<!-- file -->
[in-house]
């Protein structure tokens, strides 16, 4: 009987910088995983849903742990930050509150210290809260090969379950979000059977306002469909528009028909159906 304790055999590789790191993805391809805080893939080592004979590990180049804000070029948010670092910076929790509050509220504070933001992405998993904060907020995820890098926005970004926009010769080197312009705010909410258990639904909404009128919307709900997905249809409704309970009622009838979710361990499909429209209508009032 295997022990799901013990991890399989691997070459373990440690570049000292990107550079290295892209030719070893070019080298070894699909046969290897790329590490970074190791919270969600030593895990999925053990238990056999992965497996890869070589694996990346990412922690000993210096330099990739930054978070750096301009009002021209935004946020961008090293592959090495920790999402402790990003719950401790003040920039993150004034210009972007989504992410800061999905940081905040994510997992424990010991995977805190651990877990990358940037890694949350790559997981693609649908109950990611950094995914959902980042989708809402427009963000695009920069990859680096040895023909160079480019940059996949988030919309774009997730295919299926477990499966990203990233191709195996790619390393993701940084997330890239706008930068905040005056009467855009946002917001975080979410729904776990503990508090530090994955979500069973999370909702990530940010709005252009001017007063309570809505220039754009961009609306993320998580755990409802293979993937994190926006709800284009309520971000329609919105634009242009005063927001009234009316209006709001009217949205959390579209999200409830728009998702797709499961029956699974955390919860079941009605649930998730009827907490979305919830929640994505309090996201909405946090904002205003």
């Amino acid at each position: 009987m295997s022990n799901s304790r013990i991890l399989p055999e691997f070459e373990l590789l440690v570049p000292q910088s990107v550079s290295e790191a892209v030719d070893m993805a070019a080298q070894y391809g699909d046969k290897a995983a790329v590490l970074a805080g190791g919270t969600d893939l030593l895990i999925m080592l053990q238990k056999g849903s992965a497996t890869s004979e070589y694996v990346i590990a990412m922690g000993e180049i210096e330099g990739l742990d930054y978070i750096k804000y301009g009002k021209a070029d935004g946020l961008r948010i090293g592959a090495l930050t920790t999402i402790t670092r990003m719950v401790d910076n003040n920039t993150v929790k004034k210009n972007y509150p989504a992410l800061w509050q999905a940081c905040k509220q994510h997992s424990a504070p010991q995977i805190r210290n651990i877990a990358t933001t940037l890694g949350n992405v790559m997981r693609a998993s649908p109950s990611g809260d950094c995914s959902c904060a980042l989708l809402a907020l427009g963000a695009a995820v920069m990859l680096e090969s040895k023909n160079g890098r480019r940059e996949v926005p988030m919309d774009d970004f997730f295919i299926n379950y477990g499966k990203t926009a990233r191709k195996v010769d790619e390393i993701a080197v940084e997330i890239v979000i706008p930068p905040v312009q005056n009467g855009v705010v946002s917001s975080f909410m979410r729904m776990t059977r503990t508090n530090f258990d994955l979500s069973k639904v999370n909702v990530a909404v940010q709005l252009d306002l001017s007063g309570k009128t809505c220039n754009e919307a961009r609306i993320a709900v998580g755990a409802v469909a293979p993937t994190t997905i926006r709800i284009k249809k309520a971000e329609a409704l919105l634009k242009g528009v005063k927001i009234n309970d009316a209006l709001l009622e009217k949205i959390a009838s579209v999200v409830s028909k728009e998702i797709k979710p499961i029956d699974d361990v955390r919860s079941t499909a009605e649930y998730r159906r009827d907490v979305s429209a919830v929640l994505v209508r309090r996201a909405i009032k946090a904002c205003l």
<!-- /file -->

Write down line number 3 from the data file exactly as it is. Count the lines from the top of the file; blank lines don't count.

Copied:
């Amino acid at each position: 009987m295997s022990n799901s304790r013990i991890l399989p055999e691997f070459e373990l590789l440690v570049p000292q910088s990107v550079s290295e790191a892209v030719d070893m993805a070019a080298q070894y391809g699909d046969k290897a995983a790329v590490l970074a805080g190791g919270t969600d893939l030593l895990i999925m080592l053990q238990k056999g849903s992965a497996t890869s004979e070589y694996v990346i590990a990412m922690g000993e180049i210096e330099g990739l742990d930054y978070i750096k804000y301009g009002k021209a070029d935004g946020l961008r948010i090293g592959a090495l930050t920790t999402i402790t670092r990003m719950v401790d910076n003040n920039t993150v929790k004034k210009n972007y509150p989504a992410l800061w509050q999905a940081c905040k509220q994510h997992s424990a504070p010991q995977i805190r210290n651990i877990a990358t933001t940037l890694g949350n992405v790559m997981r693609a998993s649908p109950s990611g809260d950094c995914s959902c904060a980042l989708l809402a907020l427009g963000a695009a995820v920069m990859l680096e090969s040895k023909n160079g890098r480019r940059e996949v926005p988030m919309d774009d970004f997730f295919i299926n379950y477990g499966k990203t926009a990233r191709k195996v010769d790619e390393i993701a080197v940084e997330i890239v979000i706008p930068p905040v312009q005056n009467g855009v705010v946002s917001s975080f909410m979410r729904m776990t059977r503990t508090n530090f258990d994955l979500s069973k639904v999370n909702v990530a909404v940010q709005l252009d306002l001017s007063g309570k009128t809505c220039n754009e919307a961009r609306i993320a709900v998580g755990a409802v469909a293979p993937t994190t997905i926006r709800i284009k249809k309520a971000e329609a409704l919105l634009k242009g528009v005063k927001i009234n309970d009316a209006l709001l009622e009217k949205i959390a009838s579209v999200v409830s028909k728009e998702i797709k979710p499961i029956d699974d361990v955390r919860s079941t499909a009605e649930y998730r159906r009827d907490v979305s429209a919830v929640l994505v209508r309090r996201a909405i009032k946090a904002c205003l």